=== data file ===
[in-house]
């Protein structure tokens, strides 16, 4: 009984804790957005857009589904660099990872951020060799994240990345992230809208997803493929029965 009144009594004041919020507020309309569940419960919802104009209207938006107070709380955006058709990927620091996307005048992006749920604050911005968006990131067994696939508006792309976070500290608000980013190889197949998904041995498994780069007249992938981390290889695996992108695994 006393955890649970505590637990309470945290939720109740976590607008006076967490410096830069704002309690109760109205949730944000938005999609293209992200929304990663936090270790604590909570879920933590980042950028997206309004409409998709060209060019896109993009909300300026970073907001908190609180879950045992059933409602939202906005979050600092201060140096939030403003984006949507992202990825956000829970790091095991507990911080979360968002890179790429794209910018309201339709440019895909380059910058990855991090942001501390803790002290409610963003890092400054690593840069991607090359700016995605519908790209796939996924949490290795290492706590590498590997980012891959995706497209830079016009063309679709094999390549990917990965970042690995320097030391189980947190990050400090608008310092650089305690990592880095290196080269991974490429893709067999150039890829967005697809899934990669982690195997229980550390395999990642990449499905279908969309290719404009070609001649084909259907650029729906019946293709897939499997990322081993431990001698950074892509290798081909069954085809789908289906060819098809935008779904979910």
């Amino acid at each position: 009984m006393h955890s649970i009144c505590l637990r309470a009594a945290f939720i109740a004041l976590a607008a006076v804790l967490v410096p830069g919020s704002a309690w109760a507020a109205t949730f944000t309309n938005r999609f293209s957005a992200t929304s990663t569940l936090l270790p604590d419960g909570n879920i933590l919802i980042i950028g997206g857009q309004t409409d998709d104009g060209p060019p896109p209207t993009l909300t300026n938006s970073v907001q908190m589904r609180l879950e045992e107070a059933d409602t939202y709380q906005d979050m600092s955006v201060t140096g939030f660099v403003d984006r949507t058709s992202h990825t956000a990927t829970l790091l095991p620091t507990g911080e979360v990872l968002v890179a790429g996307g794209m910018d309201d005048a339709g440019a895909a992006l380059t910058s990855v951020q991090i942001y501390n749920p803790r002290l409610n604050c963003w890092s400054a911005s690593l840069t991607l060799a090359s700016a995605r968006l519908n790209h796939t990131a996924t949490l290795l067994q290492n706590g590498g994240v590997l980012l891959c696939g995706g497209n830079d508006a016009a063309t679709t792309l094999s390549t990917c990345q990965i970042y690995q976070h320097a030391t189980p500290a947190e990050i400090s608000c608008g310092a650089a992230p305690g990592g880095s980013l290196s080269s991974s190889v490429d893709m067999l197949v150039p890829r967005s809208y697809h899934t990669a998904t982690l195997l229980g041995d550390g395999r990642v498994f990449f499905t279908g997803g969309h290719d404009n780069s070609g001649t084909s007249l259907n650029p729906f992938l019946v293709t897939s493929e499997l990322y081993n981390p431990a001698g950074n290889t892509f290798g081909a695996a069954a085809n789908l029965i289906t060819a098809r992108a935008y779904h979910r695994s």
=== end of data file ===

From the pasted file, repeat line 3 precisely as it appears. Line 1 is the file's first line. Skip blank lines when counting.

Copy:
């Amino acid at each position: 009984m006393h955890s649970i009144c505590l637990r309470a009594a945290f939720i109740a004041l976590a607008a006076v804790l967490v410096p830069g919020s704002a309690w109760a507020a109205t949730f944000t309309n938005r999609f293209s957005a992200t929304s990663t569940l936090l270790p604590d419960g909570n879920i933590l919802i980042i950028g997206g857009q309004t409409d998709d104009g060209p060019p896109p209207t993009l909300t300026n938006s970073v907001q908190m589904r609180l879950e045992e107070a059933d409602t939202y709380q906005d979050m600092s955006v201060t140096g939030f660099v403003d984006r949507t058709s992202h990825t956000a990927t829970l790091l095991p620091t507990g911080e979360v990872l968002v890179a790429g996307g794209m910018d309201d005048a339709g440019a895909a992006l380059t910058s990855v951020q991090i942001y501390n749920p803790r002290l409610n604050c963003w890092s400054a911005s690593l840069t991607l060799a090359s700016a995605r968006l519908n790209h796939t990131a996924t949490l290795l067994q290492n706590g590498g994240v590997l980012l891959c696939g995706g497209n830079d508006a016009a063309t679709t792309l094999s390549t990917c990345q990965i970042y690995q976070h320097a030391t189980p500290a947190e990050i400090s608000c608008g310092a650089a992230p305690g990592g880095s980013l290196s080269s991974s190889v490429d893709m067999l197949v150039p890829r967005s809208y697809h899934t990669a998904t982690l195997l229980g041995d550390g395999r990642v498994f990449f499905t279908g997803g969309h290719d404009n780069s070609g001649t084909s007249l259907n650029p729906f992938l019946v293709t897939s493929e499997l990322y081993n981390p431990a001698g950074n290889t892509f290798g081909a695996a069954a085809n789908l029965i289906t060819a098809r992108a935008y779904h979910r695994s």